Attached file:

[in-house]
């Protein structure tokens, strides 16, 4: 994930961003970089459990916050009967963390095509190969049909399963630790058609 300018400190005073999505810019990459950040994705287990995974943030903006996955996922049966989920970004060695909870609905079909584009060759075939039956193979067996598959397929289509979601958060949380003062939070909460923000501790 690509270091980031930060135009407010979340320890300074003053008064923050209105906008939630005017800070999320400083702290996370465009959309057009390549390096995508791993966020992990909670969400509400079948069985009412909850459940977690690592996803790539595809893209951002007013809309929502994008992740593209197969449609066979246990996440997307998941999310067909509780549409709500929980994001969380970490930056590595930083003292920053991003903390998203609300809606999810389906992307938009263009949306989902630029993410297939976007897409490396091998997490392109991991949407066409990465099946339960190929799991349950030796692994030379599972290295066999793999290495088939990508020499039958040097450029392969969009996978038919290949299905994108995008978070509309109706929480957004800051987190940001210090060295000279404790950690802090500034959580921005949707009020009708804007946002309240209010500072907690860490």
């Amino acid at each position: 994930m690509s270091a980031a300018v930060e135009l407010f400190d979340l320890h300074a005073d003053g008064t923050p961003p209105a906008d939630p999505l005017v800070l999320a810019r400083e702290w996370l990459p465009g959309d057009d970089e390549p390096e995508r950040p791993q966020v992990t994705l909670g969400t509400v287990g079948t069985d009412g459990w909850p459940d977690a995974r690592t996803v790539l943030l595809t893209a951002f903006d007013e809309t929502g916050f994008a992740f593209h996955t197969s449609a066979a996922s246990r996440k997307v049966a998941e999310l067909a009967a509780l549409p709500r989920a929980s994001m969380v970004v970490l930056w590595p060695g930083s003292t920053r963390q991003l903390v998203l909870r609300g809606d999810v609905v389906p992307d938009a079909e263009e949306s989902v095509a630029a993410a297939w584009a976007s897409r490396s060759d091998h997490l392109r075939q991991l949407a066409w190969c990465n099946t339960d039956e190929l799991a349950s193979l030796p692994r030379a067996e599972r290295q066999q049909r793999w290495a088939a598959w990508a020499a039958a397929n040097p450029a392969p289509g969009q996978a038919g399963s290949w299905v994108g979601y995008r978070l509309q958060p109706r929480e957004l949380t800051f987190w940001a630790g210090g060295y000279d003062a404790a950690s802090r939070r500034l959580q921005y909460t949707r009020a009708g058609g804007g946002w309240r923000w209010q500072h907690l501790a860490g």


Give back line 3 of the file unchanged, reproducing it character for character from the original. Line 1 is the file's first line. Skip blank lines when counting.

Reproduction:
């Amino acid at each position: 994930m690509s270091a980031a300018v930060e135009l407010f400190d979340l320890h300074a005073d003053g008064t923050p961003p209105a906008d939630p999505l005017v800070l999320a810019r400083e702290w996370l990459p465009g959309d057009d970089e390549p390096e995508r950040p791993q966020v992990t994705l909670g969400t509400v287990g079948t069985d009412g459990w909850p459940d977690a995974r690592t996803v790539l943030l595809t893209a951002f903006d007013e809309t929502g916050f994008a992740f593209h996955t197969s449609a066979a996922s246990r996440k997307v049966a998941e999310l067909a009967a509780l549409p709500r989920a929980s994001m969380v970004v970490l930056w590595p060695g930083s003292t920053r963390q991003l903390v998203l909870r609300g809606d999810v609905v389906p992307d938009a079909e263009e949306s989902v095509a630029a993410a297939w584009a976007s897409r490396s060759d091998h997490l392109r075939q991991l949407a066409w190969c990465n099946t339960d039956e190929l799991a349950s193979l030796p692994r030379a067996e599972r290295q066999q049909r793999w290495a088939a598959w990508a020499a039958a397929n040097p450029a392969p289509g969009q996978a038919g399963s290949w299905v994108g979601y995008r978070l509309q958060p109706r929480e957004l949380t800051f987190w940001a630790g210090g060295y000279d003062a404790a950690s802090r939070r500034l959580q921005y909460t949707r009020a009708g058609g804007g946002w309240r923000w209010q500072h907690l501790a860490g």